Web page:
December 4–17, the UN Convention on Biological Diversity will be meeting in Mexico where agricultural biodiversity issues are on the agenda. The Convention is famously proactive on seed issues having already set a moratorium against Terminator seeds (seeds genetically modified to die at harvest time forcing farmers to purchase new seeds every growing season) and, as well, a protocol on the trans-boundary movement of transgenic seeds and another protocol that will soon enter into force related to loss and damages caused by GM contamination. When it meets in December, it will debate the risks of a suite of new plant breeding technologies described as “extreme genetic engineering” (synthetic biology) which is much favoured by all the companies now merging as a strategy to sidestep biotech regulations. “Wherever these companies go in the next few months, they are going to have a fight on their hands,” says Silvia Ribeiro.

For further information:

Pat Mooney, Executive Director, ETC Group: 1-613-240-0045 or

Neth Daño, Asia Director, ETC Group: +63 917 532 9369 or

Silvia Ribeiro, Latin America Director, ETC Group: + 52 1 5526 5333 30 or

BOX: M&As – Public and Not-So Public

The buying spree started in July 2014 when Monsanto (the world’s #1 seed company; #5 In agrochemicals[2]) launched the first of three runs at Syngenta (#1 in crop chemicals; #3 in seeds[3]).  All offers were rebuffed. Nevertheless, the gambit set all of the Big Six seed/chemical companies in motion…

1.     November 2015 –  ChemChina (who owns the world’s 7th-largest agrochemical company, ADAMA[4]) made a $42 billion bid for Syngenta.[5]  The offer (bumped up to $43 billion) was accepted in February 2016.[6] The deal has passed one of several regulatory hurdles in the USA,[7] but faces challenges in numerous other jurisdictions including, apparently, Canada, Brazil and the EU. It is expected to close by the end of 2016.[8] The merger will give ChemChina “a way to diversify beyond agrochemicals into GM seed technology.”[9]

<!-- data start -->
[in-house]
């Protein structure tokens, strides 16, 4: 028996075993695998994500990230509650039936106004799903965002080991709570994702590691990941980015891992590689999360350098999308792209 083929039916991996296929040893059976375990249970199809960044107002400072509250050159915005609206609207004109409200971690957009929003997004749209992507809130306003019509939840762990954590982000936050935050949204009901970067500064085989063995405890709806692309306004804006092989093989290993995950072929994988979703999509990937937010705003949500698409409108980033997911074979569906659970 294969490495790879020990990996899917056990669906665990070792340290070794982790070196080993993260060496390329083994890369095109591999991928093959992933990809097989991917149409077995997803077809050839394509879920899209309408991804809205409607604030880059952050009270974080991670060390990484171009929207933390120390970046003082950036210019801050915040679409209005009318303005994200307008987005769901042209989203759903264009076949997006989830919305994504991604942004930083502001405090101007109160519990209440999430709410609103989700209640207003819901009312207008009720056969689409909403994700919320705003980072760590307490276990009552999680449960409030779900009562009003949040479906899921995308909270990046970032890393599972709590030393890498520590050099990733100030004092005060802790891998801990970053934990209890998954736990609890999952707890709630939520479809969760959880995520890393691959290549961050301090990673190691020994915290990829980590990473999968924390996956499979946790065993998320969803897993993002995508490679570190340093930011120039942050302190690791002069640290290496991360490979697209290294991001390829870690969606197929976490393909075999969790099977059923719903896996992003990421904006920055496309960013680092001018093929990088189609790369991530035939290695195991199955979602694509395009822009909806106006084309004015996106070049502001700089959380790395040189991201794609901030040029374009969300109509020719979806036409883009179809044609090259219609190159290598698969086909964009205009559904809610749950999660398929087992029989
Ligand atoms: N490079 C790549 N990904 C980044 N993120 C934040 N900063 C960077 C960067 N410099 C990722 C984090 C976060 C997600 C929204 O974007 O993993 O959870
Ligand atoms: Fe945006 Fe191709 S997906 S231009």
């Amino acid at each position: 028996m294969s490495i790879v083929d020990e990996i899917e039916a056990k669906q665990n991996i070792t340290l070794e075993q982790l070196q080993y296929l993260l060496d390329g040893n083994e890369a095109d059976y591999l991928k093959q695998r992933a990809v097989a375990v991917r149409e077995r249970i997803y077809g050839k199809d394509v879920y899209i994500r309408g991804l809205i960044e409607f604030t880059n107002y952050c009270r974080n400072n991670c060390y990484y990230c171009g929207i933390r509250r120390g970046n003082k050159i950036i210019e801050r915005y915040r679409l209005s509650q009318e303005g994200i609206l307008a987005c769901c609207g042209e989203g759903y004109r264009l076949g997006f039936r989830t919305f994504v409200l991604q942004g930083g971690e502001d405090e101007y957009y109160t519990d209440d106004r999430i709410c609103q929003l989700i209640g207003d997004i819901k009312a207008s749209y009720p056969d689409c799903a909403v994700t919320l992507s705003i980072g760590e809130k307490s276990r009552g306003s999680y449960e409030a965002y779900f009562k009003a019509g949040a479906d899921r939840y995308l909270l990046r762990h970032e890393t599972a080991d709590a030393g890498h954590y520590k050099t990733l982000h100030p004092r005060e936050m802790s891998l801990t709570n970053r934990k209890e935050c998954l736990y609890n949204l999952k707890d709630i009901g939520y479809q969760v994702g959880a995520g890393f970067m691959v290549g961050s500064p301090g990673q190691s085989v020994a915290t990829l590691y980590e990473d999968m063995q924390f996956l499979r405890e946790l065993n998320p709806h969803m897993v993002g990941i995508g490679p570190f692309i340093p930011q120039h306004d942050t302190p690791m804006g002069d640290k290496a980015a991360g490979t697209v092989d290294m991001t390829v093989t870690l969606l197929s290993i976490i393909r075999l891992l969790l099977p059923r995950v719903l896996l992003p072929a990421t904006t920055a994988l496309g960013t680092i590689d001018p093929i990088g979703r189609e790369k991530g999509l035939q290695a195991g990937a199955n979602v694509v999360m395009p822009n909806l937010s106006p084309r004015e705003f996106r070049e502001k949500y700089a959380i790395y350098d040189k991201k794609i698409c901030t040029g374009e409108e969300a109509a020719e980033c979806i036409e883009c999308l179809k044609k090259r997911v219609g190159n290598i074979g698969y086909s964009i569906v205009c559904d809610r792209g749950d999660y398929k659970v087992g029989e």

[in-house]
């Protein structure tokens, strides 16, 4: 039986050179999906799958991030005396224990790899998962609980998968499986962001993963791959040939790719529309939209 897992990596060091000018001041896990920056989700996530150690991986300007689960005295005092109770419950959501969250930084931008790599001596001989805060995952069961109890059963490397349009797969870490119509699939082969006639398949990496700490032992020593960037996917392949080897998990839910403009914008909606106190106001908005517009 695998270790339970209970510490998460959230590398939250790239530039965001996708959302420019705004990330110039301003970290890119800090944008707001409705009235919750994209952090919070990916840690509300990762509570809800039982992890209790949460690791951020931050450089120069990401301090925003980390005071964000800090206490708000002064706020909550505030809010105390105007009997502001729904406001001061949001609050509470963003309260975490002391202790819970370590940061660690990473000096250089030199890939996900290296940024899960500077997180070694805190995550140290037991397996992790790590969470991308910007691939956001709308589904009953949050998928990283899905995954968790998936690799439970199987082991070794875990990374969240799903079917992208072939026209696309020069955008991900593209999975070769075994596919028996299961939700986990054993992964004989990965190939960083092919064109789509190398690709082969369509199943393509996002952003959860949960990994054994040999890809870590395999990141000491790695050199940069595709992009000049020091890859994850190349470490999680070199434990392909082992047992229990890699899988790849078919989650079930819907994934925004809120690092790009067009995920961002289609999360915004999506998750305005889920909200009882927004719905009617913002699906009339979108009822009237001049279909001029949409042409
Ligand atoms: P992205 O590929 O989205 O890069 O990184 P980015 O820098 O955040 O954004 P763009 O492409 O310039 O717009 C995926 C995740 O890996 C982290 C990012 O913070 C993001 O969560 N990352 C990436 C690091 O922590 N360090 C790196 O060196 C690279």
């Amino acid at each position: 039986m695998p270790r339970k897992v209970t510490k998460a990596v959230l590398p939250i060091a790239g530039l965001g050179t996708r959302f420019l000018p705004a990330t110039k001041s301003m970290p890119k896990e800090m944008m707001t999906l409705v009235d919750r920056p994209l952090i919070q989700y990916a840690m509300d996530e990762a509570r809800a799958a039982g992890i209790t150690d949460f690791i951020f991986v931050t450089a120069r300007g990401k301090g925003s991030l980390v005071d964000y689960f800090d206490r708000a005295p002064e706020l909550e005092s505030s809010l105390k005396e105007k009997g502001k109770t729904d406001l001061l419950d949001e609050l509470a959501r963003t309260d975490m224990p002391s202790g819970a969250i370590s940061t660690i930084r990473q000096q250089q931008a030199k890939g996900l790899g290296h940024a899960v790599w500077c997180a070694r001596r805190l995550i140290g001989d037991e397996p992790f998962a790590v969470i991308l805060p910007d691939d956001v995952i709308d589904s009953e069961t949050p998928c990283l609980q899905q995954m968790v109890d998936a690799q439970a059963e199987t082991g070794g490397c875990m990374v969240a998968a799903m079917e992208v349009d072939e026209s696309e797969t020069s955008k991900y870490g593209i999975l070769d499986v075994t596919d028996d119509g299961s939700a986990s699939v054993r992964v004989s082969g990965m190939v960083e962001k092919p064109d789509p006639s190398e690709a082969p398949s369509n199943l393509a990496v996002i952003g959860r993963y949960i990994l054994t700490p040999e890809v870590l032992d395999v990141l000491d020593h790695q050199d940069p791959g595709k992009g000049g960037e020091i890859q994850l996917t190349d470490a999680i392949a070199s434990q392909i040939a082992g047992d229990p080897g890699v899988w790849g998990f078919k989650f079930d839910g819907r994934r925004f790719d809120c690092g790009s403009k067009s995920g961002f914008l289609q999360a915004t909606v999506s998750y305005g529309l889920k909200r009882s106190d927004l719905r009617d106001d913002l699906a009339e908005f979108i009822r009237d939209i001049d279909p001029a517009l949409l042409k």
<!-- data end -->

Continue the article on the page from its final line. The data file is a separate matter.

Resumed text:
2.     December 2015 – Dupont (#2 in seeds, #6 in pesticides[10]) and Dow (#5 in seeds, #4 in pesticides[11]) announced their $68 billion merger. It is still pending and under review by antitrust regulators,[12] and the companies optimistically claimed the deal will be done by the end of the year.  

3.     May 2016 –  Bayer (#2 in crop chemicals; #7 in seeds[13]) low-balled a bid for Monsanto[14] but the companies eventually reached a deal for $66 billion on September 14 and predict closure by the end of 2017.[15]

4.    August, 2016 – Potash Corp. (#1 in synthetic fertilizers by capacity,[16] #4 by market share[17]) began negotiations with Agrium (#2 in fertilizers by market share[18]).  The deal was agreed September 12, 2016, and was valued at $30 billion. Aside from making the new entity the undisputed No. 1 in fertilizers, it also broadens the base of the enterprise to include seeds and crop chemicals.[19] The deal is expected to close in mid-2017.[20]

As the four negotiations went back and forth, the world’s other significant seed, chemical and fertilizer companies were looking on with a mixture of consternation and anticipation. Since it is highly unlikely that all four mergers can play through without divestitures, ETC predicts that at least two other M&A options are coming down the pipeline…

5.     BASF (#3 in crop chemicals and a modest player in seeds[21]) either has to get bigger or get out, and is undoubtedly calculating the possibility of snapping up any smaller seed and pesticide companies that fall by the wayside if the other mergers proceed. Its second option is to go after the second-string of German, Dutch, US and Japanese seed/pesticide companies to cobble together a larger agricultural footprint.